Oriental Fruit Fly Quarantine in Portion of Los Angeles County

Statewide

A portion of Los Angeles County has been placed under quarantine for the Oriental Fruit Fly (OFF) following the detection of 14 flies in the North Hills area of the San Fernando Valley. The quarantine zone measures 89 square miles, bordered on the north by the Angeles National Forest; on the south by the Ventura Freeway; on the west by Porter Ranch; and on the east by Hansen Dam Park. A link to the quarantine map may be found here.

California crops at risk include citrus, pome, stone fruits, dates, avocados, and many vegetables, particularly tomatoes and peppers. Residents who are living within the quarantine area are being urged not to move homegrown fruits and vegetables from their property. However, they may be consumed or processed (i.e., juiced, frozen, cooked or ground in the garbage disposal) on the property where they were picked or disposed of by double bagging and placing in the regular trash, not green waste. Growers, nurseries or other industry operations who may be located in or near the quarantine zone are encouraged follow regulatory practices set in place by the California Department of Food and Agriculture (CDFA).

While fruit flies and other invasive species that threaten California’s crops and natural environment are sometimes detected in agricultural areas, the vast majority are found in urban and suburban communities. The most common pathway for these pests to enter the state is by “hitchhiking” in fruits and vegetables brought back inadvertently by travelers as they return from infested regions of the world or from packages of home grown produce from other countries sent to California.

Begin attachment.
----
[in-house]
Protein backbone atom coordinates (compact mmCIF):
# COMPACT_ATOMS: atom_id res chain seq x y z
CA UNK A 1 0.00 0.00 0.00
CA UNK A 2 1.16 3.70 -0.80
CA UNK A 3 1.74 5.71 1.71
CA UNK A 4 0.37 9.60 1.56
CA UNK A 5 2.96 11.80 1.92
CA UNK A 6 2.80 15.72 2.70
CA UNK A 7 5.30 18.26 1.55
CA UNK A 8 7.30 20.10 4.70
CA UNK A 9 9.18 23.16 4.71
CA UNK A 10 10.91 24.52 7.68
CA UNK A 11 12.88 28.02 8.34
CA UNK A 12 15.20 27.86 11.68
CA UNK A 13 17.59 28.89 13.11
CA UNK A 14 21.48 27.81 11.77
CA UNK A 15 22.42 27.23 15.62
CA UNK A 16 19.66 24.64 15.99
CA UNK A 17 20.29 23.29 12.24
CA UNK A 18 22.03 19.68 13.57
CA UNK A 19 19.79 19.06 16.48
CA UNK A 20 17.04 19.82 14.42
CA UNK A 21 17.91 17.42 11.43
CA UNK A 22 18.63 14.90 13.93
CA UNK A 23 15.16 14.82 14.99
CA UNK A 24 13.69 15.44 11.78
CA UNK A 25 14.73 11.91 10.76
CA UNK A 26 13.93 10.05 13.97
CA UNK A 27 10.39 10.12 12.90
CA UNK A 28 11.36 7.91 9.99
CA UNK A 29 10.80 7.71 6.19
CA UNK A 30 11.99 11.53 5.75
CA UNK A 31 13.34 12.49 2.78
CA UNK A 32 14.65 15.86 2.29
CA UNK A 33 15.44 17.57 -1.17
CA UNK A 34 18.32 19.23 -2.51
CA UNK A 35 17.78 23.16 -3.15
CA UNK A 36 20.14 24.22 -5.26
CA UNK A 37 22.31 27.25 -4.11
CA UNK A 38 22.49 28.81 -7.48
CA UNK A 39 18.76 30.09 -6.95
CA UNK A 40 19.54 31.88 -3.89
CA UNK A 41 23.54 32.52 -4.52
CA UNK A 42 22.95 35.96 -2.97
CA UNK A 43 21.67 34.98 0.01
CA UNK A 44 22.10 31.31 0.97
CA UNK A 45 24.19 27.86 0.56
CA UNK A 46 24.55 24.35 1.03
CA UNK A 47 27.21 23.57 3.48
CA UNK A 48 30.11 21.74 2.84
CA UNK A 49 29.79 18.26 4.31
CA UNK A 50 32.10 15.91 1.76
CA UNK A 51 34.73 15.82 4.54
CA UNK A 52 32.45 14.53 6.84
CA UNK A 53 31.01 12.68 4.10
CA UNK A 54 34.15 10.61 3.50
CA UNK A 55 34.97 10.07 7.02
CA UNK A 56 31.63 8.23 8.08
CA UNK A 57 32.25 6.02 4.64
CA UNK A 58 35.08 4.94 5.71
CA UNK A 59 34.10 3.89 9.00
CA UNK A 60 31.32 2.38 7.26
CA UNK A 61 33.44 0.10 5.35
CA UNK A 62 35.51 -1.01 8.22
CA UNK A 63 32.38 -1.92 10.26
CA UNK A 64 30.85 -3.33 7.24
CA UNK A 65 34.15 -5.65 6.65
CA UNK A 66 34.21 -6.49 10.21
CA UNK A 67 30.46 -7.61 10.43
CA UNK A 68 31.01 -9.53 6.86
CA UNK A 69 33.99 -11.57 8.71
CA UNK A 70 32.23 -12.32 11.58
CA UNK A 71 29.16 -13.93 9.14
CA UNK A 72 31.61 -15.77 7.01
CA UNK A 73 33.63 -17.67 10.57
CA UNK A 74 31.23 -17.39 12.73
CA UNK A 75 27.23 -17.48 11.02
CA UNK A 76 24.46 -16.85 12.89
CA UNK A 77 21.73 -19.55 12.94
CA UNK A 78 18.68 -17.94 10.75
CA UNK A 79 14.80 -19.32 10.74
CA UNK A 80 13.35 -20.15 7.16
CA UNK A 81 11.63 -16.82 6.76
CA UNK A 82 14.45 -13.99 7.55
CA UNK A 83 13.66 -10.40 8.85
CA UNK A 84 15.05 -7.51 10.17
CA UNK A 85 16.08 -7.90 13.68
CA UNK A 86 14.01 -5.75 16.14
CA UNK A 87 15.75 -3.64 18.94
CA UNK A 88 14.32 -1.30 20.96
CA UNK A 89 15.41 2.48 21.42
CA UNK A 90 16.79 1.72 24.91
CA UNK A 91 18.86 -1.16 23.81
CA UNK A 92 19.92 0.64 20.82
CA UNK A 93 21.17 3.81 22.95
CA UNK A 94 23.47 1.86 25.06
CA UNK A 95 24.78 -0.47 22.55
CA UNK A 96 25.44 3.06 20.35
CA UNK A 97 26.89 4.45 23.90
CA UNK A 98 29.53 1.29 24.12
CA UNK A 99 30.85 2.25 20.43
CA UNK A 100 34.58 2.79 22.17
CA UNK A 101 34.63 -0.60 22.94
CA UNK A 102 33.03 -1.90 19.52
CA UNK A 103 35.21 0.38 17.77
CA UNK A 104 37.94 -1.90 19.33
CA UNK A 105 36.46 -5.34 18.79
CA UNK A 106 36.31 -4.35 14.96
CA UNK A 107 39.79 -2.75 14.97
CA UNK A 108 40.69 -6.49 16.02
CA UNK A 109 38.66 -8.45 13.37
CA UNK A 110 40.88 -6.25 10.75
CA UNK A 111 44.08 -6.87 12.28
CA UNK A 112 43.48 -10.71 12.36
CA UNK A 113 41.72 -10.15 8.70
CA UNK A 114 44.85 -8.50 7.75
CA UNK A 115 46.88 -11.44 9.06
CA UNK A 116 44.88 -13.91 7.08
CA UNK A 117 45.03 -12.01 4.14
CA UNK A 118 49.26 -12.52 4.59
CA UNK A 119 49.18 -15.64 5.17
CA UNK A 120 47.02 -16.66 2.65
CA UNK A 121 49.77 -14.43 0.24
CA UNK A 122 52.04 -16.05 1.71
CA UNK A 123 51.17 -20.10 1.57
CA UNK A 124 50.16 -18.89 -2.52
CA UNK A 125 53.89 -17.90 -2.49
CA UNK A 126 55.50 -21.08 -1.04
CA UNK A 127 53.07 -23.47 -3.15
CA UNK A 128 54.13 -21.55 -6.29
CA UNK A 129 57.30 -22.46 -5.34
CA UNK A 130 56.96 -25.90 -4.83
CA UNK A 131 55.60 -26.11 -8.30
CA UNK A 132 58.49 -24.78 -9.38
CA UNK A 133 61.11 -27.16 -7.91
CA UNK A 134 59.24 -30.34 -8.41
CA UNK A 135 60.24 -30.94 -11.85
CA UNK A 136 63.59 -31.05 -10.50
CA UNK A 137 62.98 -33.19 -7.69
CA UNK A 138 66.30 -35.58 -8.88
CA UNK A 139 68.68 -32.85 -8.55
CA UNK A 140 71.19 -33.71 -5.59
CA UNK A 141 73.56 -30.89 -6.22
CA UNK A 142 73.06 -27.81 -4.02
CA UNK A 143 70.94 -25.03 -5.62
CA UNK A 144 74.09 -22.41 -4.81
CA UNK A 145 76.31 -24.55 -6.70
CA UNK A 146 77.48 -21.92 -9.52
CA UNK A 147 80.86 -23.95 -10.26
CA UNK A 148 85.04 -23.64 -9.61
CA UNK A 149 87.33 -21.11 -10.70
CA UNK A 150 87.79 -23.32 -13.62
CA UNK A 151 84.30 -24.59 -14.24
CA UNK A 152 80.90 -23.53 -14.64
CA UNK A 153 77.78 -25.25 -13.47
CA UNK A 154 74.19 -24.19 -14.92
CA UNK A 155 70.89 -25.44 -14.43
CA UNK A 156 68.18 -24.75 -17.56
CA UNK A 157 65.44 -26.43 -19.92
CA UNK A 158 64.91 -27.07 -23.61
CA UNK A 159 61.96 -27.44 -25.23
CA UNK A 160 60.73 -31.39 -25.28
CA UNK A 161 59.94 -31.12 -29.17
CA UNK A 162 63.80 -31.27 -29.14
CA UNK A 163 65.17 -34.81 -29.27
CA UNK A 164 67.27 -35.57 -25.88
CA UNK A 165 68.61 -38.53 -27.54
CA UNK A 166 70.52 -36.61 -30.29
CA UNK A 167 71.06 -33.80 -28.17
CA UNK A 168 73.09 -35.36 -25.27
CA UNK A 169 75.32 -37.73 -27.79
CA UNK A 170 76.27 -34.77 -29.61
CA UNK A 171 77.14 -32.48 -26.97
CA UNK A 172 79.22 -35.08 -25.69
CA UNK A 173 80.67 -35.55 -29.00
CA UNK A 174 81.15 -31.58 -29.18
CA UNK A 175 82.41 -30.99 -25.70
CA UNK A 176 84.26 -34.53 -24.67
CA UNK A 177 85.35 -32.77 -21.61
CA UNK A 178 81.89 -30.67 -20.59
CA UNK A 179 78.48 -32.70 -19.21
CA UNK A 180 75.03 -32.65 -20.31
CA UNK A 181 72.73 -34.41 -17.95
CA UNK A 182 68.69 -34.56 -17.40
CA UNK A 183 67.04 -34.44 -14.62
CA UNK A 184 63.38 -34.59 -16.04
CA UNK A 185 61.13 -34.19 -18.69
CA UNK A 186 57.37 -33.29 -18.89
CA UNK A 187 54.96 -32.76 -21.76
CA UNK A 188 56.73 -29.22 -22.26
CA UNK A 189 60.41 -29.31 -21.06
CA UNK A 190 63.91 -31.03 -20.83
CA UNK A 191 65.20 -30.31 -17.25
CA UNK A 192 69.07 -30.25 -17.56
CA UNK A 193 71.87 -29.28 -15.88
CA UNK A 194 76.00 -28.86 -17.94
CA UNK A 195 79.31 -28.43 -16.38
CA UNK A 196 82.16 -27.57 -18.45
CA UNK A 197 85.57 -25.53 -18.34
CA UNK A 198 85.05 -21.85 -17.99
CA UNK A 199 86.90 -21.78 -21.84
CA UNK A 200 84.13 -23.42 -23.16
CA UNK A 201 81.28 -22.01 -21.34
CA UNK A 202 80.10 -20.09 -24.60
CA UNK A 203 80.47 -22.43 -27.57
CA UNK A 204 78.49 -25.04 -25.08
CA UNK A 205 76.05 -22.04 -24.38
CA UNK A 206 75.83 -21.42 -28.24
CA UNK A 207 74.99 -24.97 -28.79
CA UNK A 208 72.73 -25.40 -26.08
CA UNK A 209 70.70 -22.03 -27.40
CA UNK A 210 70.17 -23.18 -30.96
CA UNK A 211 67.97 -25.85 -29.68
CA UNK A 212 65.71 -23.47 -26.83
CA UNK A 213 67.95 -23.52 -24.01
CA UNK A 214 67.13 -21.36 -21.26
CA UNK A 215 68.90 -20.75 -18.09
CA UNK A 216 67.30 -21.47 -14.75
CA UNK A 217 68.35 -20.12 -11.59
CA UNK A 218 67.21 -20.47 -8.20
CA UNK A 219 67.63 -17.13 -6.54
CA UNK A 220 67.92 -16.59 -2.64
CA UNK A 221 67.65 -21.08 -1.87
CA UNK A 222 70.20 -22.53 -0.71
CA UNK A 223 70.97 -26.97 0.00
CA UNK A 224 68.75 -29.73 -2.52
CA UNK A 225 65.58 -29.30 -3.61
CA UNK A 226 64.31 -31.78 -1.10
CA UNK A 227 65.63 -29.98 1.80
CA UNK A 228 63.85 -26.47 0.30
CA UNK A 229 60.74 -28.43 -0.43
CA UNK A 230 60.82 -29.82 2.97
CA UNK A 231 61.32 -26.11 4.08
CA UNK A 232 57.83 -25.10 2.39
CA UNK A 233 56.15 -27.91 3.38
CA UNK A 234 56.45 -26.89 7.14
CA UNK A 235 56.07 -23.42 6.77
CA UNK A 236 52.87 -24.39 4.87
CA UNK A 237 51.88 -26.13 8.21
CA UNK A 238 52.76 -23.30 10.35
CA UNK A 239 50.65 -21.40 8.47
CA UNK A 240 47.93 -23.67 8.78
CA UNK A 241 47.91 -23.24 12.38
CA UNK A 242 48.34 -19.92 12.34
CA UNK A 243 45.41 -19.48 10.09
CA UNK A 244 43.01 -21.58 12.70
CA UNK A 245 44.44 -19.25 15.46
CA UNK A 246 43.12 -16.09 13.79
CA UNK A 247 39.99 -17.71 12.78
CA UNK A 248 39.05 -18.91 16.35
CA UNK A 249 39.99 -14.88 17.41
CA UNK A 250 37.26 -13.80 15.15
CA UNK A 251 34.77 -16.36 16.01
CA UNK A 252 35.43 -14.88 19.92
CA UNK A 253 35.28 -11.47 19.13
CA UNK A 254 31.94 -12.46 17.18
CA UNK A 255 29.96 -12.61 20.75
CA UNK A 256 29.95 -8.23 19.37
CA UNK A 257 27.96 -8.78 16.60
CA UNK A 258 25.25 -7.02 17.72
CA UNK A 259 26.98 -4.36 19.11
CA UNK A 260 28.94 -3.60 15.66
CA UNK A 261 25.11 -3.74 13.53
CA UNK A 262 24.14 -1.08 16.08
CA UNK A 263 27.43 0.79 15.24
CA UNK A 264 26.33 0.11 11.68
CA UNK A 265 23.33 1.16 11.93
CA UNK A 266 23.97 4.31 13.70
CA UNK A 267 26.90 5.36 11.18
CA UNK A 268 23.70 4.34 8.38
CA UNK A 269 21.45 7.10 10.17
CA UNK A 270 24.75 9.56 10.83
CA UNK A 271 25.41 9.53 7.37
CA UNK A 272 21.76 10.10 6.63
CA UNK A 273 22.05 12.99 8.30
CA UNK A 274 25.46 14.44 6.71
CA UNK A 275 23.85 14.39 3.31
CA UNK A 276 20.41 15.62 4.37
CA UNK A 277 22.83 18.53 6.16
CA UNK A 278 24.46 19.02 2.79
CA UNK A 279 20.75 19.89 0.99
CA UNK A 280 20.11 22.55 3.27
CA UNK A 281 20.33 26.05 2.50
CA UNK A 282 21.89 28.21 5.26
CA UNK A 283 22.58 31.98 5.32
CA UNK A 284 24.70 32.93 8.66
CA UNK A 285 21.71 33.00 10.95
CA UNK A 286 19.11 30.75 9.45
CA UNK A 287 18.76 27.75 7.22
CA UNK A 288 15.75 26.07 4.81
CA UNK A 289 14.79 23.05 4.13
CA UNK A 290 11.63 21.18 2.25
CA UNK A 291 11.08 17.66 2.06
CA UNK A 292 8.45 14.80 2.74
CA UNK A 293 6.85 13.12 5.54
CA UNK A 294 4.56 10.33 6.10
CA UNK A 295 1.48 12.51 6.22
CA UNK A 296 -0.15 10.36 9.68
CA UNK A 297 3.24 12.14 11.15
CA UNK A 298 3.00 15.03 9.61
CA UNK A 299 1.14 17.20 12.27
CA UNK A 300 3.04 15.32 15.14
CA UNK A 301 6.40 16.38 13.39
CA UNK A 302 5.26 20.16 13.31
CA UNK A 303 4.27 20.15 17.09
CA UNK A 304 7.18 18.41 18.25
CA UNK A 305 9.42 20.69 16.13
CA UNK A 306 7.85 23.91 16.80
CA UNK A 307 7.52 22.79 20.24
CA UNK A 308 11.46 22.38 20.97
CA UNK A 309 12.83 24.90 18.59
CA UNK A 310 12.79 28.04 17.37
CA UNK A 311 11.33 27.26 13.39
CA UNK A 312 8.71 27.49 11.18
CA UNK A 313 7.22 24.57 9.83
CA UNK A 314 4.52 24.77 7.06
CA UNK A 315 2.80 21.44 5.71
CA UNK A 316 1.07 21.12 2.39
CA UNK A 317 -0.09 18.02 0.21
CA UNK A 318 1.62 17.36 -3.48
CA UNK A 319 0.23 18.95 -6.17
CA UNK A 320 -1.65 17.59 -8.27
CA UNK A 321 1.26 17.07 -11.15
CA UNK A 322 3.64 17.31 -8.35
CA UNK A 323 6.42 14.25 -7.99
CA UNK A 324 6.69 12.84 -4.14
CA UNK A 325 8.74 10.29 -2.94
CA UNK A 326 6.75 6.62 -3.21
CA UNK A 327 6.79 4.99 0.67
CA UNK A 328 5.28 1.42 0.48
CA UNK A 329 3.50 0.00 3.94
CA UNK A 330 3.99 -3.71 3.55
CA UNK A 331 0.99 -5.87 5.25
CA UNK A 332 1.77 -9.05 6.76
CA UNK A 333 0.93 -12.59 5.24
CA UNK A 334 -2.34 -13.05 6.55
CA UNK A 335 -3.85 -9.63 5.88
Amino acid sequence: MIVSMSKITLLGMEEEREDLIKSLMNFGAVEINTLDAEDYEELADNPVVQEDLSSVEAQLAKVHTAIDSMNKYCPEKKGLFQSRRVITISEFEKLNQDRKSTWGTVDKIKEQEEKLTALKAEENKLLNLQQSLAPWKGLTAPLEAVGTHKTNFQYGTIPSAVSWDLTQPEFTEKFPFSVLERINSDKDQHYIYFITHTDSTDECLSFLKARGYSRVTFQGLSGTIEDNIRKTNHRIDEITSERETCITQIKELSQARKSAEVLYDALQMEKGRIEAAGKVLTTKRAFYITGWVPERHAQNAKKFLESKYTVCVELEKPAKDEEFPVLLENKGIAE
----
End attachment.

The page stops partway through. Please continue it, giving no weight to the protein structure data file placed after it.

Following the principles of Integrated Pest Management (IPM), agricultural officials use “male attractant” technique as the mainstay of the eradication effort for this invasive species. This approach has successfully eliminated dozens of fruit fly infestations in California. Trained workers squirt a small patch of fruit fly attractant mixed with a very small dose of an organic pesticide, Spinosad, approximately 8-10 feet off the ground on street trees and similar surfaces; male fruit flies are attracted to the mixture and perish after consuming it. The male attractant treatment program is being carried out over an area that extends 1.5 miles from each site where the oriental fruit flies were trapped.

The OFF is widespread throughout much of the mainland of southern Asia and neighboring islands, including Sri Lanka and Taiwan, and it is known to target over 230 different fruit, vegetable and plant commodities. Damage occurs when the female fruit fly lays her eggs inside the fruit. The eggs hatch into maggots, which tunnel through the flesh of the fruit, making it unfit for consumption.

Federal, state and county agricultural officials work year-round to prevent, deter, detect and eliminate the threat of invasive species and diseases that can damage or destroy our agricultural products and natural environment. These efforts are aimed at keeping California’s natural environment and food supply plentiful, safe and pest-free.

If you have questions about the project, please call CDFA’s Pest Hotline at 1-800-491-1899. Additional information about the OFF may be found here: www.cdfa.ca.gov/plant/off.


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